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Centro settlement good news for IMF

IMF (Australia) Limited (ASX: IMF) announced on 10 May 2012 that it expects revenue of $60 million and profit before tax of $42 million from settlement of the Centro case.  The Centro settlement is the largest class action settlement in history, after the Aristocrat class action. Shareholders will recall that IMF was also the litigation funder in the Aristocrat class action.

The central premise of IMF’s business model is to gain $3 for every $1 spent.  This is reaffirmed in the Centro settlement, with IMF spending $18m and getting a return of $60m.

Meeting expectations

In our previous articles, we set expectations for IMF to achieve an average net profit per year of at least $24m.  If the Centro settlement is approved and the results recognised in this financial year, then IMF will easily achieve our net profit expectations.  Even if Centro is not recognised this financial year, the actual results are expected to come close to our expectations.

I have also estimated that after the Centro payback, IMF’s cash will exceed $100m.  This is more than sufficient to pay a dividend of at least 10 to 15 cents per share.  If this happens, then our dividend expectations on IMF are fulfilled.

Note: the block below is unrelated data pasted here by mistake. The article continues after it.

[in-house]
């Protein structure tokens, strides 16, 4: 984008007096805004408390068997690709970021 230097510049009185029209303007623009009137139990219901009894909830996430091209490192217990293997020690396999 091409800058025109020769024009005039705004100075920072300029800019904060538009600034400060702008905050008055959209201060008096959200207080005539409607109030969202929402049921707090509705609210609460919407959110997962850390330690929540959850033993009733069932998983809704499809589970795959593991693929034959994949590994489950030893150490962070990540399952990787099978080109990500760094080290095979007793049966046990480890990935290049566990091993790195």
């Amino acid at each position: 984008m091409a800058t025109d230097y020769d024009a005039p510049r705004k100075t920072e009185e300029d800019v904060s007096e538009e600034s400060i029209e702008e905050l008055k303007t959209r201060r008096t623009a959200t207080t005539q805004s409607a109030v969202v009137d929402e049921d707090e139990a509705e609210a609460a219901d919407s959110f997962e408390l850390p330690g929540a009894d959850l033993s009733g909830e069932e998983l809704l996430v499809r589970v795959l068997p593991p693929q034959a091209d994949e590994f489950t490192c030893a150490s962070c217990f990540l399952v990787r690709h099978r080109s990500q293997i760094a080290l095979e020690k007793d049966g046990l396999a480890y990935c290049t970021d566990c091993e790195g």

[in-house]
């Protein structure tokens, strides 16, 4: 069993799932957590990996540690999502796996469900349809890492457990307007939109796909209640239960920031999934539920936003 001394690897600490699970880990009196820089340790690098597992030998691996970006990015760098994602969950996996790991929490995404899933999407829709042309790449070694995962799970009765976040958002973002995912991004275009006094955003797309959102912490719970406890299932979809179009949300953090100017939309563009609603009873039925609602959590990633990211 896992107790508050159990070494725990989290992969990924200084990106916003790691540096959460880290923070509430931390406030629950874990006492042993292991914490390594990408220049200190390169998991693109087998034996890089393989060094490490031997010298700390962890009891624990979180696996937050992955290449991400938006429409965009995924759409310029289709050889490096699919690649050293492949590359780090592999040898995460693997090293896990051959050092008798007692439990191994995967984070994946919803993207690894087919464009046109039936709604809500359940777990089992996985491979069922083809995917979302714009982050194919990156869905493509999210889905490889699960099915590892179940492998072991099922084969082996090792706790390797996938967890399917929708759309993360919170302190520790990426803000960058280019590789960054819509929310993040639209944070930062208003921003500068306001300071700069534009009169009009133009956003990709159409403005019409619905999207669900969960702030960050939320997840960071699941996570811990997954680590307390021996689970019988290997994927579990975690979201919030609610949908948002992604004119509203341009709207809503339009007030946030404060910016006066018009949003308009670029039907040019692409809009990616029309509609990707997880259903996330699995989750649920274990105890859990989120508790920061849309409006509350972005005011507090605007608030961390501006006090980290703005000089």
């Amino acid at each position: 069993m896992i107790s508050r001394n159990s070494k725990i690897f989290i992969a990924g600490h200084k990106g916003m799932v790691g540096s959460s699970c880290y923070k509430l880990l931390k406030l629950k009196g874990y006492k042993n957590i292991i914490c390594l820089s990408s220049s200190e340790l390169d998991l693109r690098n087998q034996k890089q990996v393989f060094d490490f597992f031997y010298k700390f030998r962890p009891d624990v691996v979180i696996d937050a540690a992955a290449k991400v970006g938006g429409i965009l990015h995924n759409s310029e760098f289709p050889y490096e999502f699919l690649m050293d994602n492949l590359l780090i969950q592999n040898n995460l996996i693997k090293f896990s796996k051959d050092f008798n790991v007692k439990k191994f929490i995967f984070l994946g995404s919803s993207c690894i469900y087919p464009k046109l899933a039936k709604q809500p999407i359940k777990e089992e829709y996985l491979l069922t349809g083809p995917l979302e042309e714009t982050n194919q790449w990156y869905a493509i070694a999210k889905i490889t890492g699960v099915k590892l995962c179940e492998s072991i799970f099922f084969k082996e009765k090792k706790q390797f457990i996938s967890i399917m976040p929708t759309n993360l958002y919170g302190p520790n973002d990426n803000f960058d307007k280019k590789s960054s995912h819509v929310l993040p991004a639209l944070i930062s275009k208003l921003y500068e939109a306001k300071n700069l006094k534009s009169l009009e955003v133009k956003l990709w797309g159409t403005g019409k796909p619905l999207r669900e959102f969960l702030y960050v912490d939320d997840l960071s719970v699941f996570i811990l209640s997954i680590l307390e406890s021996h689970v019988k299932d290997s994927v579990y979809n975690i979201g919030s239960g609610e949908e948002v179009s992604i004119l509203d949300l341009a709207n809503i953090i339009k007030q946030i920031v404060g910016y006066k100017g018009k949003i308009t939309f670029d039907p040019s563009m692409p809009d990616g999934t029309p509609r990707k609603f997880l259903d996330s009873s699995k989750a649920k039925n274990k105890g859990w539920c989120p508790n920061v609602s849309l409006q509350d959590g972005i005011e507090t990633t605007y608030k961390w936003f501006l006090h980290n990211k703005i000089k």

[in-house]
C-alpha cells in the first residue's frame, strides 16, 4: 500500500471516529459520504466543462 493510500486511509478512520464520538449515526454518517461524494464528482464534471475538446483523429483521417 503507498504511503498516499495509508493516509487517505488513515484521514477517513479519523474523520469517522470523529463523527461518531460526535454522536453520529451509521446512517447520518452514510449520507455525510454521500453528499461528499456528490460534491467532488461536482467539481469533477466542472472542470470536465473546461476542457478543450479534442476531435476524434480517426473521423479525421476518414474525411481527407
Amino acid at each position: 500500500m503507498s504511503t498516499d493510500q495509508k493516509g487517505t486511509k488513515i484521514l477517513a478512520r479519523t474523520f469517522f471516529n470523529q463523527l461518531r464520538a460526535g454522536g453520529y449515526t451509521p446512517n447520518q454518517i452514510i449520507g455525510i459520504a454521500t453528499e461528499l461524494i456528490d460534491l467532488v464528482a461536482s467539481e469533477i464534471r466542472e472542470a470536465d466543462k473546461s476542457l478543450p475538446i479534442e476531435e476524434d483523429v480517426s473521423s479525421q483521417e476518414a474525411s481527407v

Case Portfolio

On 3 May 2012, IMF published its investment update with $1.535b case investment portfolio, of which $325m was expected to complete by June 2012.  If we make a conservative assumption that the whole of $325m relates to Centro, this means that the current case investment portfolio stands at $1.21b.

We know await the results of further cases.  The significant ones include Collyer Bristow, the Bank Fees case and Wyvenhoe.

Foolish takeaway

The current market capitalisation of IMF at $1.45 is $180m.  The downside is more than sufficiently covered by expected cash on hand and its remaining cash portfolio.  The upside is an average of 30% per year for the next 5 years.

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Fool contributor Peter Phan owns shares in IMF (Australia) Limited. The Motley Fool‘s purpose is to help the world invest, better. Take Stock is The Motley Fool’s free investing newsletter. Packed with stock ideas and investing advice, it is essential reading for anyone looking to build and grow their wealth in the years ahead. Click here now to request your free subscription, whilst it’s still available. This article contains general investment advice only (under AFSL 400691). Authorised by Bruce Jackson.

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